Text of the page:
Sugar and teeth are not a good combination. Sugar is directly related to how much plaque assails developing and permanent teeth. Plaque is the substance that decays teeth and irritates developing gums. While sweet treats here and there are not something to worry about, snacking all day could equal a constant sugar onslaught on young teeth. Discover how the sugar your child eats today might turn into cavities later. And, how you can help them avoid that!
When it comes to sugar and teeth, the real buzzword at the root of tooth decay is bacteria. Oral bacteria love to eat sugar. Sugar residue that is in your mouth after you eat is consumed by oral bacteria. And then, these same bacteria create acids that eat away at tooth enamel causing cavities. (Fun fact: it only takes 20 seconds for the bacteria on your teeth to combine with the sugar and turn into acid.)
As a parent, you may think that if a child loses a baby tooth early, no big deal. But, actually, it is. Baby teeth serve an important purpose. They contribute to proper speech development, aid in chewing food properly, support healthy self-esteem, and act as space-holders for permanent teeth so that straight, functional smiles can result. Going the extra mile by protecting and nurturing baby teeth DOES make a BIG difference in the current and future health of your child. As a matter of fact, early childhood tooth decay is a big problem. According to the Centers for Disease Control and Prevention, 20 percent of children between the ages of 5 and 11 have tooth decay in at least one tooth. And, children who have poor oral health often miss more school and receive lower grades than children who don’t.
According to the American Dental Association, there are four things to consider when planning out your child’s menus. First, understand that oral health and nutrition have a symbiotic relationship. Meaning that diet and nutrition affect the health of the tissues in the mouth; and the health of the mouth affects how nutrients are consumed. Secondly, eating sugars increases the risk of your child developing cavities. Thirdly, if your child often eats acidic foods or drinks, tooth erosion will increase leading to more cavities. And, finally, diet can impact your child’s risk of developing chronic gingivitis and/or periodontal disease.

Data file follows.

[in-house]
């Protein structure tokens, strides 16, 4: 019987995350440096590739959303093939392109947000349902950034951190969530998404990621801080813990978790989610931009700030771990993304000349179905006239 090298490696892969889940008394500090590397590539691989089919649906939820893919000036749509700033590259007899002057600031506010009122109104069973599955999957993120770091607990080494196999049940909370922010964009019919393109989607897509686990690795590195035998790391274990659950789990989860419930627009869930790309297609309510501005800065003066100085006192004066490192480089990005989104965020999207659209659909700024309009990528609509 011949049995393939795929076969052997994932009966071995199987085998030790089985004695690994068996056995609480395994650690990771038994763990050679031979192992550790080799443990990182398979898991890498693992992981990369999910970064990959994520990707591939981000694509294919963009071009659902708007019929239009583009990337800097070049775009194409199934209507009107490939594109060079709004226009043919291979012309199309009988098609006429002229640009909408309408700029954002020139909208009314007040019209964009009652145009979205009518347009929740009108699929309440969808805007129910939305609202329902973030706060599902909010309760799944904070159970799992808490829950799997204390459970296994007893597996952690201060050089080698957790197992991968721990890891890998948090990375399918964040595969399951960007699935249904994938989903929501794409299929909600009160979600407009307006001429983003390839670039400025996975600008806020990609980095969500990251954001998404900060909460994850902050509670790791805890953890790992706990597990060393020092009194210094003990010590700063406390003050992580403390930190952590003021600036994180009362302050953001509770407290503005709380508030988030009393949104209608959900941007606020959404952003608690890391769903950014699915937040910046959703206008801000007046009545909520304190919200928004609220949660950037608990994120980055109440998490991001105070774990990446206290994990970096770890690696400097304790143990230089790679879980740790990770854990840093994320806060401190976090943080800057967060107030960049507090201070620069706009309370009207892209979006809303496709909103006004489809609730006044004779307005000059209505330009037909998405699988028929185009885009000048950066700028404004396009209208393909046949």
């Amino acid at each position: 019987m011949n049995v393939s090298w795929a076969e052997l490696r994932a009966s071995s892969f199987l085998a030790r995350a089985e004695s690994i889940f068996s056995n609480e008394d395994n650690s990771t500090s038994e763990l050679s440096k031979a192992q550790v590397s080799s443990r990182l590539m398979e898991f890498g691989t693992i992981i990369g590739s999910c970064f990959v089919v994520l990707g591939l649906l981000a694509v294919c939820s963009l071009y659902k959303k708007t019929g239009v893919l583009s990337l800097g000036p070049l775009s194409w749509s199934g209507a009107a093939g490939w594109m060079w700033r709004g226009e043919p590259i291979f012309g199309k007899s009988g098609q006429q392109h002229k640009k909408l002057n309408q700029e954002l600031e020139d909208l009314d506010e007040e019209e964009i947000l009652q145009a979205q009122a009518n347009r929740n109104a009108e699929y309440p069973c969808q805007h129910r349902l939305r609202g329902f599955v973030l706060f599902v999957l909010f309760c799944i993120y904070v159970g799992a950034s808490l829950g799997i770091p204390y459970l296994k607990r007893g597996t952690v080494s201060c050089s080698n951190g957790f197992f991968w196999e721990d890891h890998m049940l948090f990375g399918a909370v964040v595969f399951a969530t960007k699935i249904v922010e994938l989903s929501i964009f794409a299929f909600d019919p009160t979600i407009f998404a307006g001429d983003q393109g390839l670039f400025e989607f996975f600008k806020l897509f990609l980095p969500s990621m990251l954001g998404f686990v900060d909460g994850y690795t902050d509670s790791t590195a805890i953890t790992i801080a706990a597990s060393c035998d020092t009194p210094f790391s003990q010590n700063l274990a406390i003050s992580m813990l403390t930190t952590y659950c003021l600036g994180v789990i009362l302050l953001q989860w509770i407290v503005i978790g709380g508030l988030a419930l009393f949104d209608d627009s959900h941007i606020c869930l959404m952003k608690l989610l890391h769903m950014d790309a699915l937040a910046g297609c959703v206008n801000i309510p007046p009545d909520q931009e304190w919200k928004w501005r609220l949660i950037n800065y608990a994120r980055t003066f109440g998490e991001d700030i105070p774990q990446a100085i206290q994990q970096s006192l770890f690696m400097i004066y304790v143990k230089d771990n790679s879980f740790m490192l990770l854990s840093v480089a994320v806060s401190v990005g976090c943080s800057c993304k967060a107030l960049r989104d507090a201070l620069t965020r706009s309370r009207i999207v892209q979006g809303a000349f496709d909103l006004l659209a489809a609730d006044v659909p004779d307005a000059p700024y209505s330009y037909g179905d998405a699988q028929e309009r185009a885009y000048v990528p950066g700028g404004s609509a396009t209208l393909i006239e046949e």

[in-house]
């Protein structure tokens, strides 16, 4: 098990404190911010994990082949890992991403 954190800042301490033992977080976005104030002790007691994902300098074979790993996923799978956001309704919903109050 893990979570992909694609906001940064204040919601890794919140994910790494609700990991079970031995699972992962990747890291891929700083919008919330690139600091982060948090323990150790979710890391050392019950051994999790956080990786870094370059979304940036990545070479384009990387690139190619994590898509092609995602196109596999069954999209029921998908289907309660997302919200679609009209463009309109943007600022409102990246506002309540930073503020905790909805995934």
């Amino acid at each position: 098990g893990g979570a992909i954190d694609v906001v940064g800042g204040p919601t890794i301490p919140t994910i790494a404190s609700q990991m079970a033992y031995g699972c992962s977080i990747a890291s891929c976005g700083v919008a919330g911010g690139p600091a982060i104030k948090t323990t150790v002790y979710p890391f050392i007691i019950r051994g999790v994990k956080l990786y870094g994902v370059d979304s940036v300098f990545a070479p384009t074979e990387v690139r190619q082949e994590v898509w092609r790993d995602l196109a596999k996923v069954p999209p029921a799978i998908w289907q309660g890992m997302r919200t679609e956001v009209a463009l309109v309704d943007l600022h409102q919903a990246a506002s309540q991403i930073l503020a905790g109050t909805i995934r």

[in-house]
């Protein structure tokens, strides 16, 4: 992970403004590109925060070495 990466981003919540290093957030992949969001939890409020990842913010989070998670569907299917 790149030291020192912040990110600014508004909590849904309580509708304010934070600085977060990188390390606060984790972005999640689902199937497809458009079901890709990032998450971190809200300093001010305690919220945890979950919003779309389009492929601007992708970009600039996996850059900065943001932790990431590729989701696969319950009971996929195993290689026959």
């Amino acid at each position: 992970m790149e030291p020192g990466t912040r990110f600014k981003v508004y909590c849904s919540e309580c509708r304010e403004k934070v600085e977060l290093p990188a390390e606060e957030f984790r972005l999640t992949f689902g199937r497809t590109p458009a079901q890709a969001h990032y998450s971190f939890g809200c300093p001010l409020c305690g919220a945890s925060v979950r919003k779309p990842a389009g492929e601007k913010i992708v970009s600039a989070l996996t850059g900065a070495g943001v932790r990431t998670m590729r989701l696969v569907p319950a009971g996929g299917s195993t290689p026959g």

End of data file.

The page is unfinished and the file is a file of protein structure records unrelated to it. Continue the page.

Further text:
When it comes to eating with oral health in mind, strive to offer your child a variety of foods from all the different food groups. This will ensure that his body receives the nutrients it needs for not only oral wellness, but whole body wellness (which affects oral wellness too). Your child’s diet should include fruits, vegetables, proteins, calcium-rich foods, and whole grains.
Calcium-rich foods include things like: milk, yogurt, cheese, almonds, and dark leafy vegetables. Also, phosphorus, which is found in eggs, fish, lean meat, dairy, nuts and beans helps build strong teeth.
Vitamin C supports gum health, so offer citrus fruits, tomatoes, peppers, broccoli, potatoes and spinach to ensure your child gets this vital nutrient.
Frequent snacking can wreak havoc on smiles. The constant onslaught of sugars on your child’s teeth don’t give his body the time it needs to remineralize teeth after they are demineralized by the acids bacteria create after eating.
When planning snacks, be intentional about what you offer your child. Skip sugary treats like hard or sticky candy or fruit snacks. Instead, choose raw vegetables, fruits, plain yogurt and popcorn. Also, brushing teeth after snacking can help to keep cavities away. If toothbrushing isn’t an option, encourage your child to rinse their mouth with water to get rid of food particles.
Parents, if you have a baby, toddler or young child, listen up! Calming a child with a bottle of juice, formula or juice may seem like the right thing to do when they are upset. But, sucking on the bottle (or sippy cup) coats the teeth and gums in liquid that can cause tooth decay. Especially when the child is allowed to continue sucking on the bottle or cup for long-periods of time. Don’t put children to bed with a bottle or cup and don’t let them walk around the house constantly sucking on these items. Their little teeth and gums will pay for it. Hydration and nutrition are important, but once the child is done drinking, take the bottle or cup away. Wipe the baby’s gums with a clean gauze pad or washcloth after each feeding.
Need more tips? Call our office at (813) 576-0200 to learn more about how to care for your child’s teeth and oral health today and as they grow. Our friendly staff is here to help you every step of the way!